Connecting Cultures: Mental Health Program Helps Refugees in Vermont
Release Date: 11-20-2008
"We heard people start to shoot — BANG! BANG! BANG! — around us they were shooting," a Rwandan refugee told Ned Castle for In Their Own Words, his collection of images and personal histories of Vermont refugees. "So we started to run… At that time when you heard people shooting, the best thing was to run, and think about stuff later… I saw a guy I knew. I asked him, "Did you see my mom." He said, '… I think your mom is dead.'
"…we started to cry — (my brother) and me. We cried — ran and cried. We spent three days walking… walked like 100 miles… We needed to stop to sleep — we hadn't slept those three days. When we got there — the day after — Mom came with our sister and the baby. They said they reached the bridge when the shooting started. My mom held my sister and they jumped in the river."
When refugees arrive on American soil — in steadily increasing numbers, now nearly 5,000 in Vermont — resettlement efforts are centered on basic necessities, finding a home and hopefully a job, functioning in an utterly foreign culture. Talk to them and they tell you they are grateful. They know that they are the lucky ones. And yet. A fresh start and a welcoming community cannot shut off an inner slideshow of suffering, violence, loss and fear. The young man's story above is both singular and part of the commonality among refugees. They all fled from something.
According to Karen Fondacaro, director of UVM's Behavior Therapy and Psychotherapy Center, 50 to 80 percent of refugees are estimated to have significant mental health issues, primarily post-traumatic stress disorder, and symptoms related to anxiety and depression. So in July 2007 she stepped into the void, with a team of passionate graduate students, launching Connecting Cultures, a groundbreaking clinical science program with three components: community outreach, direct mental health services, and research that will allow them to formally assess their approach and offer a map for other refugee resettlement communities. To Fondacaro, the psychological and physical, spiritual and cultural are inseparable, fundamental aspects of survival.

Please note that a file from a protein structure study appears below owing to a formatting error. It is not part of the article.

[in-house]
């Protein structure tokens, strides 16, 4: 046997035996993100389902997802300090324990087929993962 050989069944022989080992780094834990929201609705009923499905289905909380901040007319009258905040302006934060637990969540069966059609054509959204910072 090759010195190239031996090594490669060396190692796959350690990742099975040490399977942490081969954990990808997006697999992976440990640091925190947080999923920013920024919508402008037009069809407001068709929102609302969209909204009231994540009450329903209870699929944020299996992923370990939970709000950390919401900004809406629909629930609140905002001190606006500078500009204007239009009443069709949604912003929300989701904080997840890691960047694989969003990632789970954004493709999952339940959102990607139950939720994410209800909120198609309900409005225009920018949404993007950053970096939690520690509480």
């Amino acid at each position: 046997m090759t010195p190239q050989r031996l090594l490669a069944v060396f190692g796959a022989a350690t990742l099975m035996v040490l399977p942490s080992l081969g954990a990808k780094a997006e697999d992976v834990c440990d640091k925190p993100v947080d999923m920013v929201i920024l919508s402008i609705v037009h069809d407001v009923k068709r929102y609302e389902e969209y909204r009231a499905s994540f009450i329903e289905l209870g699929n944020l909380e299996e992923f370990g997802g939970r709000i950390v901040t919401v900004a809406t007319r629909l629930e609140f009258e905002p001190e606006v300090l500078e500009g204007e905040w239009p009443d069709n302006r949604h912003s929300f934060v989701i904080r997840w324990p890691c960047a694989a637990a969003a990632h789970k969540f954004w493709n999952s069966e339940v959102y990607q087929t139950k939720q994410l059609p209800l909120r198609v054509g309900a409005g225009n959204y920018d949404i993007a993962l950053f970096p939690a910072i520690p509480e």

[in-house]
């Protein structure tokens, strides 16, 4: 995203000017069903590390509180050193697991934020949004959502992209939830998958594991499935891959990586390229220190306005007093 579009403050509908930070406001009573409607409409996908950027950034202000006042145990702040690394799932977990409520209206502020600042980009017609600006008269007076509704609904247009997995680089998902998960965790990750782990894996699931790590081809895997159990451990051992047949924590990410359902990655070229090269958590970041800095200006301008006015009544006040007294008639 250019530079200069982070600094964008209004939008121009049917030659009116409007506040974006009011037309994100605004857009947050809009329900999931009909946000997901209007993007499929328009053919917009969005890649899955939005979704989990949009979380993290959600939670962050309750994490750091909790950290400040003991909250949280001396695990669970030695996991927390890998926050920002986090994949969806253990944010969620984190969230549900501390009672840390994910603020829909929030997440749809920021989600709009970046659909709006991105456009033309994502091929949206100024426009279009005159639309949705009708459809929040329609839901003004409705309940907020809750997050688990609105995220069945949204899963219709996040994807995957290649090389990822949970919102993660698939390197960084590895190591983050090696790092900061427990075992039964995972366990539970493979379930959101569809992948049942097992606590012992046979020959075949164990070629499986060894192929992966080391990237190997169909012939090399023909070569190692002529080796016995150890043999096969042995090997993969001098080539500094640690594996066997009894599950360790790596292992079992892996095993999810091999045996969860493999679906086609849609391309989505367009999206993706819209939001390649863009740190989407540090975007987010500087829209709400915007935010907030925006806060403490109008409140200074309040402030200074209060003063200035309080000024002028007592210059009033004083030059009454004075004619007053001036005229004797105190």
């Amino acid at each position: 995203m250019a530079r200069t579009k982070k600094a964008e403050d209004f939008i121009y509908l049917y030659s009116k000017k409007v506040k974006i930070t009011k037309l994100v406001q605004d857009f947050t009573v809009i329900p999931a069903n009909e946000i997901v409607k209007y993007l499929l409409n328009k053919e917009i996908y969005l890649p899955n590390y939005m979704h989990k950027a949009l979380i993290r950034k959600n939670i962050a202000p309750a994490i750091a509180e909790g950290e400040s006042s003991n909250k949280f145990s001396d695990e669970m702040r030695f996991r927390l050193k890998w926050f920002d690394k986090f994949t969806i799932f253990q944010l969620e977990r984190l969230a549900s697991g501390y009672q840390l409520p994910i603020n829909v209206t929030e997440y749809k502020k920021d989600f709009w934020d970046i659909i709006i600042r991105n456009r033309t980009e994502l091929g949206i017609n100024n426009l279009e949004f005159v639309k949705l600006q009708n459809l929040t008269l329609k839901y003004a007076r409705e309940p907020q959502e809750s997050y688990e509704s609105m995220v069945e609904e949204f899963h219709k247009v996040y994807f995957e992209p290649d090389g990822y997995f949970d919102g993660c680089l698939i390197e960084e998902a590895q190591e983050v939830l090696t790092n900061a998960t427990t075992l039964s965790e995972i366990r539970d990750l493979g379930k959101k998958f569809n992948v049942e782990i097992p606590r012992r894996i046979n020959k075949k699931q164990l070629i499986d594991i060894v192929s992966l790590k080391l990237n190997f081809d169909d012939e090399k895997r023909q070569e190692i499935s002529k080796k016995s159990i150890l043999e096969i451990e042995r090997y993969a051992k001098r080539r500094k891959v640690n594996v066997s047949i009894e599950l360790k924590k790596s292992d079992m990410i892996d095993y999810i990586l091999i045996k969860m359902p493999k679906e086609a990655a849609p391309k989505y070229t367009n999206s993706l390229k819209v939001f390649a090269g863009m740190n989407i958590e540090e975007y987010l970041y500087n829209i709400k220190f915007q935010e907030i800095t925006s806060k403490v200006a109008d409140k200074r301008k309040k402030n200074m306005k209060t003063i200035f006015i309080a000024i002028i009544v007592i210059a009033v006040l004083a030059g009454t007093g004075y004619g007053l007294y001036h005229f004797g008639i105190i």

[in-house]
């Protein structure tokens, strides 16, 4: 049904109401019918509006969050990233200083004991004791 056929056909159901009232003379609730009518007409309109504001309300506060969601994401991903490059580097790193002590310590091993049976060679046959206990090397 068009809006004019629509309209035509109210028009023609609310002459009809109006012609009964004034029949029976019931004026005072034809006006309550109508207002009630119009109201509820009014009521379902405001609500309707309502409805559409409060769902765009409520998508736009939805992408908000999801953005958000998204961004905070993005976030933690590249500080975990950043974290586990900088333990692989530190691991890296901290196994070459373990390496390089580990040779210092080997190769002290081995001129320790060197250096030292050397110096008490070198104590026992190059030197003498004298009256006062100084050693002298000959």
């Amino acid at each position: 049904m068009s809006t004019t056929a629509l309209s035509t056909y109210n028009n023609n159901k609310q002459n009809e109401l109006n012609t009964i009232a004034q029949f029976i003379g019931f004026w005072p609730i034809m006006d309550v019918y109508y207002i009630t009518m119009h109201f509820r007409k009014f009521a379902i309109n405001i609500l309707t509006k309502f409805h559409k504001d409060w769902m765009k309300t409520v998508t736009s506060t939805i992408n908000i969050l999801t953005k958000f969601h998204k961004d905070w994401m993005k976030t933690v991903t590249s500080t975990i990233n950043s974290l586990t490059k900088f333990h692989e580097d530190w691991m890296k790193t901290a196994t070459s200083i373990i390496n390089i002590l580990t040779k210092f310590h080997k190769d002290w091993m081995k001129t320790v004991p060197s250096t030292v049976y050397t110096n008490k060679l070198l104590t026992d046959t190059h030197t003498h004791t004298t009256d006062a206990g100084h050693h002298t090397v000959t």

"When you look at the poverty and hunger refugees are facing, if someone is also in the midst of full-blown PTSD," she says, "it's a big issue. I've treated trauma for over 20 years now but some of the stories we're hearing now are so horrific it's taught us more about how you treat this problem."
Flipping the script
Connecting Cultures, at its heart, is based on sensitivity — to the different cultures and beliefs among clients, to their perceptions of power, to their emotional and physical comfort. Fondacaro and her students began outreach efforts by merely hanging out for a couple of hours at a time at the Association of Africans Living in Vermont, becoming friendly, safe, familiar faces. Then they held two community breakfasts, one for men and one for women, with talks on parenting skills that were translated into three languages. The format works, and they plan to repeat it focusing on other issues such as alcohol and substance abuse.